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Should You Cut Eggs from Your Diet?

Should You Cut Eggs from Your Diet?

Eggs—the easy-to-make, tasty, universal food sometimes gets a bit of heat. And not the good kind of heat for making scrambles and omelets. Some people are cutting eggs completely out of their diet. And for what? The understanding around eggs has gone back and forth so many times in the past several decades that some understandably don’t know what to believe anymore. It has gone from “eggs are too high in cholesterol, you increase your risk of heart disease” to “eggs are great for you, full of protein and other vitamins and minerals!” In recent years, a better understanding of blood cholesterol and dietary cholesterol has everyone re-thinking the myth that eggs are bad for you. We get into the yolk of it below.


There is some merit to this—eggs are high in cholesterol, and studies show that there is a link between high blood cholesterol and heart disease. But our bodies require cholesterol to operate and function daily, as it is found in every single cell membrane within your body. Our bodies produce it via the liver. The US Dietary Guidelines used to recommend no more than 300 mg of cholesterol per day, and 2 large whole eggs contain approximately 422 mg of cholesterol. However, when the US Dietary Guidelines were released 2 years ago, they did not specify a maximum daily limit for dietary cholesterol. It’s true that when we consume cholesterol, it does raise blood cholesterol levels, but the extent to which it raises those levels isn’t quite as high as everyone once believed. Also, when you get cholesterol through eating foods, your liver will produce less cholesterol. And vice versa—if you have a diet low in cholesterol, the liver will produce more to provide the amount your body requires to function healthily.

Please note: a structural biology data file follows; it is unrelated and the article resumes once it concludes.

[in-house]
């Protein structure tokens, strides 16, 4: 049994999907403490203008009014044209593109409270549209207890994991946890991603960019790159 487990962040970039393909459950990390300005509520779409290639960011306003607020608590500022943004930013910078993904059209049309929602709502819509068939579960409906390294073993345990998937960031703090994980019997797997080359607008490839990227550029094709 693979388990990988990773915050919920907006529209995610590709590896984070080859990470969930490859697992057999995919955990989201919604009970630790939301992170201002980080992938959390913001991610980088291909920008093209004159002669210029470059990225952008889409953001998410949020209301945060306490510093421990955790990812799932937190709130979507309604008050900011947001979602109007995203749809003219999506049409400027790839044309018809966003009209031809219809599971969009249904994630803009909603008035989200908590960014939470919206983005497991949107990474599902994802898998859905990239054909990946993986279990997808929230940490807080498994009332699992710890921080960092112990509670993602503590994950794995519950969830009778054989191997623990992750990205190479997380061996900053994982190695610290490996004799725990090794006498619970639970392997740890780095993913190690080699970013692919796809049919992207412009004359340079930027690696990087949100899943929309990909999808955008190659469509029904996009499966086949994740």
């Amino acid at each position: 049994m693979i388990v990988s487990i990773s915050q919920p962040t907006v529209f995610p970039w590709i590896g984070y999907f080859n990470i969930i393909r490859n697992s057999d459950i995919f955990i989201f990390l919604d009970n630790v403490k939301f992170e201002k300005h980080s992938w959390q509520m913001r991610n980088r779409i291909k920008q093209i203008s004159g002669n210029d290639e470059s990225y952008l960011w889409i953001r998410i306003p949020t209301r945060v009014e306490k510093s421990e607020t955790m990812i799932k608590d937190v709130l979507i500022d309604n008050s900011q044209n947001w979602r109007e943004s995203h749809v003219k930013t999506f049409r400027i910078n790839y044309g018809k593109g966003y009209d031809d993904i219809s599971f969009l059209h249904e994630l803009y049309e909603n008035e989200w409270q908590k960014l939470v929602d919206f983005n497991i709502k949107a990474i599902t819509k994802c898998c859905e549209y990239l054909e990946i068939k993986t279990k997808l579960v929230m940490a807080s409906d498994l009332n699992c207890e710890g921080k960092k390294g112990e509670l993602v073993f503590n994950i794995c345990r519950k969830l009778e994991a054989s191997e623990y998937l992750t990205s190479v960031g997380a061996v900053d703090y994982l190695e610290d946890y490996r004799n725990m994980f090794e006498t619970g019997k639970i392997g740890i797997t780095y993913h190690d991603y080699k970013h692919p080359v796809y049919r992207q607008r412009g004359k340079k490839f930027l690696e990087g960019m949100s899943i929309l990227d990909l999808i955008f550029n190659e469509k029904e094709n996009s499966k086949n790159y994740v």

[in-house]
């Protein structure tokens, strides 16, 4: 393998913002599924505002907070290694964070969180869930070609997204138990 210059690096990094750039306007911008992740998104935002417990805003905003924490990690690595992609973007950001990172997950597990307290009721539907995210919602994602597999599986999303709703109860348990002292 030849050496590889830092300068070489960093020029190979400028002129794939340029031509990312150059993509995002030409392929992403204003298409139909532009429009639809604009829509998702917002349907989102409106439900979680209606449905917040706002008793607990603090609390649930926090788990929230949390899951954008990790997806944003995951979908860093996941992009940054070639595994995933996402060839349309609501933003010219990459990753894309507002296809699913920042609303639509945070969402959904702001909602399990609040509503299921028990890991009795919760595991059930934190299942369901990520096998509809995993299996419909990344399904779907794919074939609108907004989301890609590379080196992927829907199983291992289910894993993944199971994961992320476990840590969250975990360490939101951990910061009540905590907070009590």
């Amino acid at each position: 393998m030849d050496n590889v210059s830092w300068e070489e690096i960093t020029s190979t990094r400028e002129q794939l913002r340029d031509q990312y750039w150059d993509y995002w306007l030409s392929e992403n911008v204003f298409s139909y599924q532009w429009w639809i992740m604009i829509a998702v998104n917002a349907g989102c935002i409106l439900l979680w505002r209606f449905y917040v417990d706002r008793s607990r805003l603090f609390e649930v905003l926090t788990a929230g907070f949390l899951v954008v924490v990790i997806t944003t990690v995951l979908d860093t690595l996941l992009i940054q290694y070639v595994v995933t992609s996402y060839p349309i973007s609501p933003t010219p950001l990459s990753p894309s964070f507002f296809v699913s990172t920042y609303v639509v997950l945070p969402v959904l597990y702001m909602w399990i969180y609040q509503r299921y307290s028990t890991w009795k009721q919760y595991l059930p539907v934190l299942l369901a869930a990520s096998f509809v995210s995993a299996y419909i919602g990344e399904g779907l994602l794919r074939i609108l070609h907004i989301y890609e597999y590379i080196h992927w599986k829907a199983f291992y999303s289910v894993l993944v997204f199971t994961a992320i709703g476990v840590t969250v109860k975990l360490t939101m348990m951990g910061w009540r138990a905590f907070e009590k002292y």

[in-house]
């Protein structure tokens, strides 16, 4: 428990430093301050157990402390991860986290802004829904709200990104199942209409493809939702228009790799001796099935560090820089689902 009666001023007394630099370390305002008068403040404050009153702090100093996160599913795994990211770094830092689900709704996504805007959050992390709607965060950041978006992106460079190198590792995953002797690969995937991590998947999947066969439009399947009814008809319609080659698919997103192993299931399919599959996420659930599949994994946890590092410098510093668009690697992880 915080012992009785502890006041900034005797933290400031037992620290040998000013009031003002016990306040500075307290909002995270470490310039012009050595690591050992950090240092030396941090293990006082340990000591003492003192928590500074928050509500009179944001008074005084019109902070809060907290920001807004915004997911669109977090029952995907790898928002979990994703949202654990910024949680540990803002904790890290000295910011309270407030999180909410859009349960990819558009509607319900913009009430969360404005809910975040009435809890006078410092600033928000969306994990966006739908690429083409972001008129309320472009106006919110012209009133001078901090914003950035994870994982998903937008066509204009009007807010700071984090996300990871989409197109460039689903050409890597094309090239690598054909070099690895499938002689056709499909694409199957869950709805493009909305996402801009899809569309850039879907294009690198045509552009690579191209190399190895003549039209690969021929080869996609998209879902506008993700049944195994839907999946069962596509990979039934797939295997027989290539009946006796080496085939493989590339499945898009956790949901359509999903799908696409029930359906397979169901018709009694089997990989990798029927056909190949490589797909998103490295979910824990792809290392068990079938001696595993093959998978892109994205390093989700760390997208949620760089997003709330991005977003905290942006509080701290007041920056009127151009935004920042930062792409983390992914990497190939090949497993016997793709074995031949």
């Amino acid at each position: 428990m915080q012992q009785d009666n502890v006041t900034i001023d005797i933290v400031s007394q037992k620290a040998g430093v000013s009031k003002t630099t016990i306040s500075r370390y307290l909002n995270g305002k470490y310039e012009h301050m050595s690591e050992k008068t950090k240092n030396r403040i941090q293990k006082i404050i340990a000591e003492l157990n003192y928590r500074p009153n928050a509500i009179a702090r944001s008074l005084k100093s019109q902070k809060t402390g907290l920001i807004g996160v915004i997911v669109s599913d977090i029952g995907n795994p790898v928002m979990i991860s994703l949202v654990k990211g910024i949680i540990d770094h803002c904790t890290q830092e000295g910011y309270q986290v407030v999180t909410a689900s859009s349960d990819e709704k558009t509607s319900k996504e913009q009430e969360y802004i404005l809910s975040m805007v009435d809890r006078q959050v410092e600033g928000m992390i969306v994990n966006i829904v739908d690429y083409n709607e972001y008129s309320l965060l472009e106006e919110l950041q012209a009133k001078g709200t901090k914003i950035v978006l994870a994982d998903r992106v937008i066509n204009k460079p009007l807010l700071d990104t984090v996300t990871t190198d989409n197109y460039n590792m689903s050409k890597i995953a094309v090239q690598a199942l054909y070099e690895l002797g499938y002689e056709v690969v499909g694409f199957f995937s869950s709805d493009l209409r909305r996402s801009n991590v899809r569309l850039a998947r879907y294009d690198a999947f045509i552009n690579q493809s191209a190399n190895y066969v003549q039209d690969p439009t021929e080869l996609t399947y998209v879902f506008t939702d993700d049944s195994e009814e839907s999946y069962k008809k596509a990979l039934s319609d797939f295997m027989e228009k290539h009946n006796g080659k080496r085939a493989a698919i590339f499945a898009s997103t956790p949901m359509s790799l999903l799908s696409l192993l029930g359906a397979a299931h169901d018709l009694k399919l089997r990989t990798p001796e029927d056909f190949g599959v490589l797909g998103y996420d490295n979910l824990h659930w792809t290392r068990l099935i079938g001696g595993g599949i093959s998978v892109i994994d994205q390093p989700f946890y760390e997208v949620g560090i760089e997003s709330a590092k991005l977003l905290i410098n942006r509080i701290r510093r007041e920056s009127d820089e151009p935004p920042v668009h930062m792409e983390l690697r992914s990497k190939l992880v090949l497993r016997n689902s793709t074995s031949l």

There are tons of people who still believe eggs are as bad as studies said they were in the ’60s. Don’t believe the non-hype though. Eggs are extremely beneficial for most diets. (We say most diets because you can’t expect every body type to react to different foods the same way.) They are loaded with tons of important macro and micronutrients—protein, unsaturated fats, vitamins A and B, iron and calcium. Plus, they’re so versatile and easy to make that you can include them with any meal throughout the day. Make them scrambled, fried, boiled, baked and poached, as part of a whole meal or as a smaller snack throughout the day. They go great with a classic breakfast dish, in a salad for lunch or a stir-fry for dinner.

Now, we’re not saying that it’s okay for you to eat 6 whole eggs every day. Eggs do contain cholesterol and too much cholesterol can have bad effects on your health. But, when we consume them in respectable and moderate portions, eggs are an excellent and inexpensive healthy food to add to your diet.


Hungry for more nutrition advice? Check out 5 High-Protein Foods That Won’t Break the Bank.

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